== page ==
(1) subject to any applicable protective order, non-disclosure agreement, statute or regulation, the lawyer promptly shall release to the client, at the request of the client, all client materials and property. “Client materials and property” includes correspondence, pleadings, deposition transcripts, experts’ reports and other writings, exhibits, and physical evidence, whether in tangible, electronic or other form, and other items reasonably necessary to the client’s representation, whether the client has paid for them or not; and
(2) the lawyer promptly shall refund any part of a fee or expense paid in advance that the lawyer has not earned or incurred. This provision is not applicable to a true retainer fee paid solely for the purpose of ensuring the availability of the lawyer for the matter.
For the most part, Rule 1.16 of the CBA’s new version of the RPC – as set forth above – is the same as the corresponding rule in the previous RPC (Rule 3-700), except for a change in the order of some of the subdivisions. For instance, the first two subdivisions in the previous rule – (A)(1)-(2) – now appear in subdivisions (c) and (d) of Rule 1.16. And what used to be listed under subdivision (B), under the heading of “Mandatory Withdrawal,” is now the first subdivision – (a)(1)-(4). (Actually, subdivision (4) – allowing a lawyer to withdraw from representation if the client discharges the lawyer – is new.)
Subdivision (b)(2)-(4) of the current rule matches the text found in (C)(1)(b)-(d) of the previous rule, which had the heading of “Permissive Withdrawal.” And the last part of each version of this rule (3-700(D) in the old, (e)(1)-(2) in the new) are nearly identical. Only one subdivision was substantially changed. Subdivision (C)(1)(f) in the previous RPC – “breaches an agreement or obligation to the member as to expenses or fees” has been expanded in (b)(5) of the new rule to say that a lawyer is allowed to withdraw from representing a client if the lawyer has given the client a reasonable warning, after the breach, that he or she will withdraw unless the client fulfills the agreement or performs the obligation.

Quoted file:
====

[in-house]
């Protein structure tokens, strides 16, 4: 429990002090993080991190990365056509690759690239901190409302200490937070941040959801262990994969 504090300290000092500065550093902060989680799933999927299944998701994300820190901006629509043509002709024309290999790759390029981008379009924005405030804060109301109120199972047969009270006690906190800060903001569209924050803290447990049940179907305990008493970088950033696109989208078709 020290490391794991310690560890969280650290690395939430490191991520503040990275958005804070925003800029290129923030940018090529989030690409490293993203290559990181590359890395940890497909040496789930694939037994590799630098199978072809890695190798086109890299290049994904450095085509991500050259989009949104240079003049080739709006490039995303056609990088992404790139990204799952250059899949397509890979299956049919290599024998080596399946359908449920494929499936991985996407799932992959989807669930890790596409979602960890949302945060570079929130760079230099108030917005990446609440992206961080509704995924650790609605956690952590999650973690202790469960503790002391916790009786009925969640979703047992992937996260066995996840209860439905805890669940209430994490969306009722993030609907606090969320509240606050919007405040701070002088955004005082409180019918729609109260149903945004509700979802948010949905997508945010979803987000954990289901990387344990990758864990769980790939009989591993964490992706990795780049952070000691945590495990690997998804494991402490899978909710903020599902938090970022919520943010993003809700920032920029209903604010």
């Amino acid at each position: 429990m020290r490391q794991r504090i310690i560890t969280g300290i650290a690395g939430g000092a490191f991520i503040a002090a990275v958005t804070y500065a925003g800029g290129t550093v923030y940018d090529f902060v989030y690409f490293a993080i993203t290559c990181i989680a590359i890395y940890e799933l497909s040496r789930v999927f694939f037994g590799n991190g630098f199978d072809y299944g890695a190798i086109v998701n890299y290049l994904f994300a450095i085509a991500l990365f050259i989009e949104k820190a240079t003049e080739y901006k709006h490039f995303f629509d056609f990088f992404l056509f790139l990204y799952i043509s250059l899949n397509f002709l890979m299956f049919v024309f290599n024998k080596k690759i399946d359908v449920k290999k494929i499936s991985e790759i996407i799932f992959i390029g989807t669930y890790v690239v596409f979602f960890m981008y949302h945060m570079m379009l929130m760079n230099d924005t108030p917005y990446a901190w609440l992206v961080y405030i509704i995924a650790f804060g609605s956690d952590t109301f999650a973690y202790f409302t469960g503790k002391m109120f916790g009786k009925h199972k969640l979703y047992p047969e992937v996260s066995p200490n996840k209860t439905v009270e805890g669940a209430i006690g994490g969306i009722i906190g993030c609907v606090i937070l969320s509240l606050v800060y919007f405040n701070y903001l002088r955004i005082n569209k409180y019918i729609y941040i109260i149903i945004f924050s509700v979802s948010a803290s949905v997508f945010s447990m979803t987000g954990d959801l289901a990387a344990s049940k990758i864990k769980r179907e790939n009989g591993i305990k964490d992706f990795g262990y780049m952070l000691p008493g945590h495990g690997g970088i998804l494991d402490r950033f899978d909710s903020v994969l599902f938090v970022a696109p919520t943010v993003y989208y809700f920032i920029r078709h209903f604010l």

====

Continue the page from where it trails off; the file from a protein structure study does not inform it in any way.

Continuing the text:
Rule 1.16 in the American Bar Association (ABA)’s RPC is very similar to the CBA’s version of this rule in the new RPC. ABA Rule 1.16(a)(1)-(3) covers provisions for mandatory withdrawal of a lawyer’s representation of a client; (b)(1)-(7) covers provisions for permissive withdrawal of representation; (c) is the same in both ABA’s and CBA’s RPC; and (d) corresponds to (e) in CBA’s rule.
Benefit: Generally speaking, because the new rule has elaborated on some of the provisions mentioned in the previous version of the rule, any client who wishes to better understand their rights for representation will now find it easier to do so.
The information provided herein is informational only and should not be construed as legal advice or as an agreement for representation. This is not an advertisement. If you have an issue or dispute with your attorney, or are seeking advice with respect to your obligations, you should consult with an experienced attorney. Parker Taylor Law Group is a full-service litigation and transactional law firm. Mr. Parker has represented clients in professional malfeasance disputes for over 22 years. If you would like to schedule an initial consultation with Mr. Parker or his team, you can reach them at (916)996-0400 or at firstname.lastname@example.org. (An email to the law firm requesting a consultation does not create an attorney-client relationship or any agreement for representation by the firm.)
Rules of Professional Conduct, California Bar Association, American Bar Association, Legal Malpractice, Legal Representation, Parker Taylor Law Group, Port Parker